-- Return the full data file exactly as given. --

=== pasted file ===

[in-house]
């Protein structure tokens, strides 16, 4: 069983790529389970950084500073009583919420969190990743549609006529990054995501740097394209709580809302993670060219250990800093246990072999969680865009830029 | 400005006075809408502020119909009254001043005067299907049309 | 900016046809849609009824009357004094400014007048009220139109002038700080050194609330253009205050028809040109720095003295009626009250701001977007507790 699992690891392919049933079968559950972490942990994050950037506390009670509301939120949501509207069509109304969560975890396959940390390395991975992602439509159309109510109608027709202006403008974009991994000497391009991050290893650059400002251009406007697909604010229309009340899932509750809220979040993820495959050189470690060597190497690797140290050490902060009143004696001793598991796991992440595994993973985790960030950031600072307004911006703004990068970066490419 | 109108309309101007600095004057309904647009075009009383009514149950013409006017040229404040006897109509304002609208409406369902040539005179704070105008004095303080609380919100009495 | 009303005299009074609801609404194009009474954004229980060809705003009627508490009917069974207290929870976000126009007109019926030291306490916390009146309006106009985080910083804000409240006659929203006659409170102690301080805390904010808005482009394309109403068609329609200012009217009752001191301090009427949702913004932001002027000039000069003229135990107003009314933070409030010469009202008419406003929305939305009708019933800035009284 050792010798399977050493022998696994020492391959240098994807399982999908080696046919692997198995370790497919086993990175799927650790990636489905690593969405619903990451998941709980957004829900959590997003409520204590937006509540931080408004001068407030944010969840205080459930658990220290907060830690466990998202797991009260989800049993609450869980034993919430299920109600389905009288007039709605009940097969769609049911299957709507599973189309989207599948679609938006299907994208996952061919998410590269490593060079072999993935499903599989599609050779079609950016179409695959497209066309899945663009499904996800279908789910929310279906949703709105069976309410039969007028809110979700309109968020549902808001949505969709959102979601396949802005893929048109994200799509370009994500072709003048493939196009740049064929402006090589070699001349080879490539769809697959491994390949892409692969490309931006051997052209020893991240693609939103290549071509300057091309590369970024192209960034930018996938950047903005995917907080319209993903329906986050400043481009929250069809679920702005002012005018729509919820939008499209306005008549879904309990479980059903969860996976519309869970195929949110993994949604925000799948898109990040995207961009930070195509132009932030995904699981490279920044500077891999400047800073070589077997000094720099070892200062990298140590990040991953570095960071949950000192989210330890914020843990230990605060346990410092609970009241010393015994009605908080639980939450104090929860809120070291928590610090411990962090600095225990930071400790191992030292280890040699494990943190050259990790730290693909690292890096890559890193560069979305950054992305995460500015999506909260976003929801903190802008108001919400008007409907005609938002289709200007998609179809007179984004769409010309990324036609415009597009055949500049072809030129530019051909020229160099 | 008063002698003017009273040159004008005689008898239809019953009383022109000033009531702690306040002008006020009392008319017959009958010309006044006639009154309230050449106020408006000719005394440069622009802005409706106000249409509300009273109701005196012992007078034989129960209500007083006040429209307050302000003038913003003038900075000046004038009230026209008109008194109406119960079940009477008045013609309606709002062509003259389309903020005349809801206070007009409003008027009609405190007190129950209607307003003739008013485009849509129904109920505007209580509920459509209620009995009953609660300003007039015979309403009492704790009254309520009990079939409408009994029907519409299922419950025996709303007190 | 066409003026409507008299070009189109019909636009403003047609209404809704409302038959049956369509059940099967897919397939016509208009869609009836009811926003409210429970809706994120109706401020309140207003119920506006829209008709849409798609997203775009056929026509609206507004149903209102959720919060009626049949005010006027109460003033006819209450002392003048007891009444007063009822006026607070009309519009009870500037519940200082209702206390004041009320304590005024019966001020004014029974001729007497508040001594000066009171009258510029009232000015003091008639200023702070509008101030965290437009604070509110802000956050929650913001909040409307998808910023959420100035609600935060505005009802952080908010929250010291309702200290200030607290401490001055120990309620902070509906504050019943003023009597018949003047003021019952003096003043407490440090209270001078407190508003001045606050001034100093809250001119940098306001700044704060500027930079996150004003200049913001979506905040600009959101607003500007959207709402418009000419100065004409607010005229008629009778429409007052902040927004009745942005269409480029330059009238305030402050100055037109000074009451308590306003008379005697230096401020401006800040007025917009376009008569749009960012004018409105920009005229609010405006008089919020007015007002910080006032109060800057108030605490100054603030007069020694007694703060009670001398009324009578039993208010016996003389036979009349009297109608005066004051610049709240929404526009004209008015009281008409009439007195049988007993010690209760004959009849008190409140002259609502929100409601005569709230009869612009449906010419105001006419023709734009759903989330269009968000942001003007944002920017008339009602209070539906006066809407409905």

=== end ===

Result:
[in-house]
């Protein structure tokens, strides 16, 4: 069983790529389970950084500073009583919420969190990743549609006529990054995501740097394209709580809302993670060219250990800093246990072999969680865009830029 | 400005006075809408502020119909009254001043005067299907049309 | 900016046809849609009824009357004094400014007048009220139109002038700080050194609330253009205050028809040109720095003295009626009250701001977007507790 699992690891392919049933079968559950972490942990994050950037506390009670509301939120949501509207069509109304969560975890396959940390390395991975992602439509159309109510109608027709202006403008974009991994000497391009991050290893650059400002251009406007697909604010229309009340899932509750809220979040993820495959050189470690060597190497690797140290050490902060009143004696001793598991796991992440595994993973985790960030950031600072307004911006703004990068970066490419 | 109108309309101007600095004057309904647009075009009383009514149950013409006017040229404040006897109509304002609208409406369902040539005179704070105008004095303080609380919100009495 | 009303005299009074609801609404194009009474954004229980060809705003009627508490009917069974207290929870976000126009007109019926030291306490916390009146309006106009985080910083804000409240006659929203006659409170102690301080805390904010808005482009394309109403068609329609200012009217009752001191301090009427949702913004932001002027000039000069003229135990107003009314933070409030010469009202008419406003929305939305009708019933800035009284 050792010798399977050493022998696994020492391959240098994807399982999908080696046919692997198995370790497919086993990175799927650790990636489905690593969405619903990451998941709980957004829900959590997003409520204590937006509540931080408004001068407030944010969840205080459930658990220290907060830690466990998202797991009260989800049993609450869980034993919430299920109600389905009288007039709605009940097969769609049911299957709507599973189309989207599948679609938006299907994208996952061919998410590269490593060079072999993935499903599989599609050779079609950016179409695959497209066309899945663009499904996800279908789910929310279906949703709105069976309410039969007028809110979700309109968020549902808001949505969709959102979601396949802005893929048109994200799509370009994500072709003048493939196009740049064929402006090589070699001349080879490539769809697959491994390949892409692969490309931006051997052209020893991240693609939103290549071509300057091309590369970024192209960034930018996938950047903005995917907080319209993903329906986050400043481009929250069809679920702005002012005018729509919820939008499209306005008549879904309990479980059903969860996976519309869970195929949110993994949604925000799948898109990040995207961009930070195509132009932030995904699981490279920044500077891999400047800073070589077997000094720099070892200062990298140590990040991953570095960071949950000192989210330890914020843990230990605060346990410092609970009241010393015994009605908080639980939450104090929860809120070291928590610090411990962090600095225990930071400790191992030292280890040699494990943190050259990790730290693909690292890096890559890193560069979305950054992305995460500015999506909260976003929801903190802008108001919400008007409907005609938002289709200007998609179809007179984004769409010309990324036609415009597009055949500049072809030129530019051909020229160099 | 008063002698003017009273040159004008005689008898239809019953009383022109000033009531702690306040002008006020009392008319017959009958010309006044006639009154309230050449106020408006000719005394440069622009802005409706106000249409509300009273109701005196012992007078034989129960209500007083006040429209307050302000003038913003003038900075000046004038009230026209008109008194109406119960079940009477008045013609309606709002062509003259389309903020005349809801206070007009409003008027009609405190007190129950209607307003003739008013485009849509129904109920505007209580509920459509209620009995009953609660300003007039015979309403009492704790009254309520009990079939409408009994029907519409299922419950025996709303007190 | 066409003026409507008299070009189109019909636009403003047609209404809704409302038959049956369509059940099967897919397939016509208009869609009836009811926003409210429970809706994120109706401020309140207003119920506006829209008709849409798609997203775009056929026509609206507004149903209102959720919060009626049949005010006027109460003033006819209450002392003048007891009444007063009822006026607070009309519009009870500037519940200082209702206390004041009320304590005024019966001020004014029974001729007497508040001594000066009171009258510029009232000015003091008639200023702070509008101030965290437009604070509110802000956050929650913001909040409307998808910023959420100035609600935060505005009802952080908010929250010291309702200290200030607290401490001055120990309620902070509906504050019943003023009597018949003047003021019952003096003043407490440090209270001078407190508003001045606050001034100093809250001119940098306001700044704060500027930079996150004003200049913001979506905040600009959101607003500007959207709402418009000419100065004409607010005229008629009778429409007052902040927004009745942005269409480029330059009238305030402050100055037109000074009451308590306003008379005697230096401020401006800040007025917009376009008569749009960012004018409105920009005229609010405006008089919020007015007002910080006032109060800057108030605490100054603030007069020694007694703060009670001398009324009578039993208010016996003389036979009349009297109608005066004051610049709240929404526009004209008015009281008409009439007195049988007993010690209760004959009849008190409140002259609502929100409601005569709230009869612009449906010419105001006419023709734009759903989330269009968000942001003007944002920017008339009602209070539906006066809407409905």